Easy & Quick Georgian Red Pepper Sauce Recipe

Recently I made some Georgian shashlyk and as you may have spied from the final photograph I served this with my take on the traditional Georgian red pepper sauce.  It doesn’t have to be served with shashlyk as it would go well with any grilled meat dish.  It’s really easy, all you need is a food processor or blender!

Ingredients

6 red peppers (bell or pointed)

2 red chilli peppers

3 medium sized tomatoes (or a selection of smaller ones)

3 garlic cloves, peeled

1 tsp fenugreek seeds, ground

1 tsp coriander seeds, ground

Bunch of fresh coriander

Instructions

Peppers in the UK never taste quite as nice as peppers abroad so in order to get a bit of extra flavour I put mine in a foil dish in a low-heated oven (about 150 degrees centigrade) and warmed them for 15 minutes

Cut the peppers, removing the middles, into chunks and place in food processor (or into a pot if you are going to use a hand-held blender) with all the other ingredients except the fresh coriander

Georgian Red Pepper Sauce

Blend but try to keep the mixture quite thick

Stir then chill in refrigerator for 30 minutes

Chop the fresh coriander and stir into the sauce

Georgian Red Pepper Sauce

Season to taste and serve

Georgian Shashlyk

To check out my shashlyk recipe go to Georgian shashlyk

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East European Bloggers

As a blogger and someone who works in social media I’m often asked what blogs I have saved in my bookmarks.  I thought I’d share a few of my favourite East European blogs with you all.

1: Edward Lucas

You can’t talk about Eastern Europe and not mention the Economist’s East European reporter, Edward Lucas.  Lucas recently published a book called the New Cold War, and while I don’t necessarily agree with all his analysis, it is worth a read.  His blog will keep you updated with the political and economic situation across the region.  Lucas is also promoting his brother’s plight for international recognition and commemoration of  Wojtek the Soldier Bear.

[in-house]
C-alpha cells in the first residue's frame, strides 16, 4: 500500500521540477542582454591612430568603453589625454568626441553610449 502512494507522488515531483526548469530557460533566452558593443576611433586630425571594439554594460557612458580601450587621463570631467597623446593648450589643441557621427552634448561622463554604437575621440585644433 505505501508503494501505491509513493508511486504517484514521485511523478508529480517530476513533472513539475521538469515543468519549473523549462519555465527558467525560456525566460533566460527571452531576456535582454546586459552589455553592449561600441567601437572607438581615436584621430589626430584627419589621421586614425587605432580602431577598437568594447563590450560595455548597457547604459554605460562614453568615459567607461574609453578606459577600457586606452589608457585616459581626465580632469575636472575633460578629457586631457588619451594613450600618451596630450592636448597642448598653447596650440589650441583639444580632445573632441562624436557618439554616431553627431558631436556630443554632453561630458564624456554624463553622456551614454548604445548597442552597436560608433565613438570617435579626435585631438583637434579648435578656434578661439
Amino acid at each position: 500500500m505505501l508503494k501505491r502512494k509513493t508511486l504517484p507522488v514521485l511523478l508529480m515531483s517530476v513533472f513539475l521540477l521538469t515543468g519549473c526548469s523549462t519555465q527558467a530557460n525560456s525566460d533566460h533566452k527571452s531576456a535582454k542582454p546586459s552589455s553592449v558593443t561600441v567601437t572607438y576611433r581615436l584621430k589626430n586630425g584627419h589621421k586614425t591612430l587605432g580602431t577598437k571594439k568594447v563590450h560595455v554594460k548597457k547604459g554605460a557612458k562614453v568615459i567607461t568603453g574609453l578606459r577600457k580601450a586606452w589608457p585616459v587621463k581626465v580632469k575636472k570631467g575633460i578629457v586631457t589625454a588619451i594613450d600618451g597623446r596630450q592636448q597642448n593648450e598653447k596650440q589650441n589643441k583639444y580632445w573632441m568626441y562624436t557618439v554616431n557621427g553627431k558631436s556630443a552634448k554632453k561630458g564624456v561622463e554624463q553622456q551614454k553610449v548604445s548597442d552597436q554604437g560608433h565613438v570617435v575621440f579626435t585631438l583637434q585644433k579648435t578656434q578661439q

2: Dr Sean’s Diary

Dr Sean’s Diary is certainly worth a look if you want to read a bit more in-depth analysis, particularly about the political and economic situation, both past and present, in the Czech Republic.  Dr Hanley, a lecturer at SSEES, started the blog in 2006.  For anything remotely academic, visit his blog.

3: East European Food Guide

Barbara Rolek runs this food guide with everything you could ever want to know about East European food with plenty of recipes and videos.  Check it out (just make sure you aren’t too hungry!) for inspiration.

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Borscht Recipe

Hot, cold, Ukrainian, Russian, there are so many arguments had over this dish it’s not even worth listing them.  Ultimately, every family has their own version and this is mine.  It doesn’t quite meet the standard I consumed at Chernobyl but it’s a pretty good effort.  Though be warned, it isn’t a quick dish to prepare.

Borscht

Ingredients

5 to 6 beetroots

2 carrots, grated

1 cabbage wedge, grated

3 potatoes, cut into chunks

2 white onions, grated

3 cloves garlic, crushed

15ml tomato puree

Juice of 1/2 lemon

1 litre beef stock

300g boiled beef cut into chunks

3 tbsp rapeseed oil

Instructions

Put the beetroot in a saucepan

Cover with cold water

Heat until boiling and once come to temperature, lower to a simmer and leave for 1 hour to 1 hour 30 minutes

Borscht

Remove the beetroot from the pan and allow to cool

Borscht

Keep the liquid for later

Peel and grate the beetroot

Heat oil in a large saucepan

Add the onion, cabbage, garlic, beetroot, tomato puree and carrot to the saucepan

Borscht

Stir together and cook for 10 minutes on a medium heat

Add the potato to the saucepan

Cook for another 10 minutes

Add the stock and a ladle of the beetroot water

Borscht

Simmer for 30 minutes, add the lemon juice and serve

Can be served with a spoonful of smetana (sour cream), a sprinkling of dill and/or parsley and crusty bread

Borscht

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